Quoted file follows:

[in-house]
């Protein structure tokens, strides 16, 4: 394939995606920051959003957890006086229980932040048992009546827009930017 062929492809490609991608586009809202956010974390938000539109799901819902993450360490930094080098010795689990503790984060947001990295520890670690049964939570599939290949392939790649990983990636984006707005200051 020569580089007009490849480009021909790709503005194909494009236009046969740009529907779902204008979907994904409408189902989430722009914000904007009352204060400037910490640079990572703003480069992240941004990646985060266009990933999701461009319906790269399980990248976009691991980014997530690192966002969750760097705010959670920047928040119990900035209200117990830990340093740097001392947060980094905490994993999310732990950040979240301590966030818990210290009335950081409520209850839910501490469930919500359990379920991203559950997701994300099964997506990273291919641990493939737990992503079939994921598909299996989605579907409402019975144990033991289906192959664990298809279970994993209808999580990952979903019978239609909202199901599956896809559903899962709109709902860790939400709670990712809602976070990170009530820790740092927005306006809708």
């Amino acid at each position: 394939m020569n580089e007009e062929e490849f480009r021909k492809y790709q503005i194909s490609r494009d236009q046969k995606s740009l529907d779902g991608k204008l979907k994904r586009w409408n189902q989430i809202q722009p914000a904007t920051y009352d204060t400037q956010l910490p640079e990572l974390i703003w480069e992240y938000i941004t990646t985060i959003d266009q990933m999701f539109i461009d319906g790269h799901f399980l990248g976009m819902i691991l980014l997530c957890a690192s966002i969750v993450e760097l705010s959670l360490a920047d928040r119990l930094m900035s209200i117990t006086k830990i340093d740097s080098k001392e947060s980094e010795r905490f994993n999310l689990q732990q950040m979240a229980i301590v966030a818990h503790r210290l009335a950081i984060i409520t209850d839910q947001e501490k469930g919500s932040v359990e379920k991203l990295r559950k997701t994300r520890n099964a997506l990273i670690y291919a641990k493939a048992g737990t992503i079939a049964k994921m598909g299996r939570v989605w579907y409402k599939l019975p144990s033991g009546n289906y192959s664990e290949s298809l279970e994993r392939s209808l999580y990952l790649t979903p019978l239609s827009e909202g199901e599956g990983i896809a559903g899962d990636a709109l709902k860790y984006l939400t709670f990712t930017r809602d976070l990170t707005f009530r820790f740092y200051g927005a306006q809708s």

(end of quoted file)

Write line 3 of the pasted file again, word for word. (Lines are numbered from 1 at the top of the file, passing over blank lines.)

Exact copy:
């Amino acid at each position: 394939m020569n580089e007009e062929e490849f480009r021909k492809y790709q503005i194909s490609r494009d236009q046969k995606s740009l529907d779902g991608k204008l979907k994904r586009w409408n189902q989430i809202q722009p914000a904007t920051y009352d204060t400037q956010l910490p640079e990572l974390i703003w480069e992240y938000i941004t990646t985060i959003d266009q990933m999701f539109i461009d319906g790269h799901f399980l990248g976009m819902i691991l980014l997530c957890a690192s966002i969750v993450e760097l705010s959670l360490a920047d928040r119990l930094m900035s209200i117990t006086k830990i340093d740097s080098k001392e947060s980094e010795r905490f994993n999310l689990q732990q950040m979240a229980i301590v966030a818990h503790r210290l009335a950081i984060i409520t209850d839910q947001e501490k469930g919500s932040v359990e379920k991203l990295r559950k997701t994300r520890n099964a997506l990273i670690y291919a641990k493939a048992g737990t992503i079939a049964k994921m598909g299996r939570v989605w579907y409402k599939l019975p144990s033991g009546n289906y192959s664990e290949s298809l279970e994993r392939s209808l999580y990952l790649t979903p019978l239609s827009e909202g199901e599956g990983i896809a559903g899962d990636a709109l709902k860790y984006l939400t709670f990712t930017r809602d976070l990170t707005f009530r820790f740092y200051g927005a306006q809708s």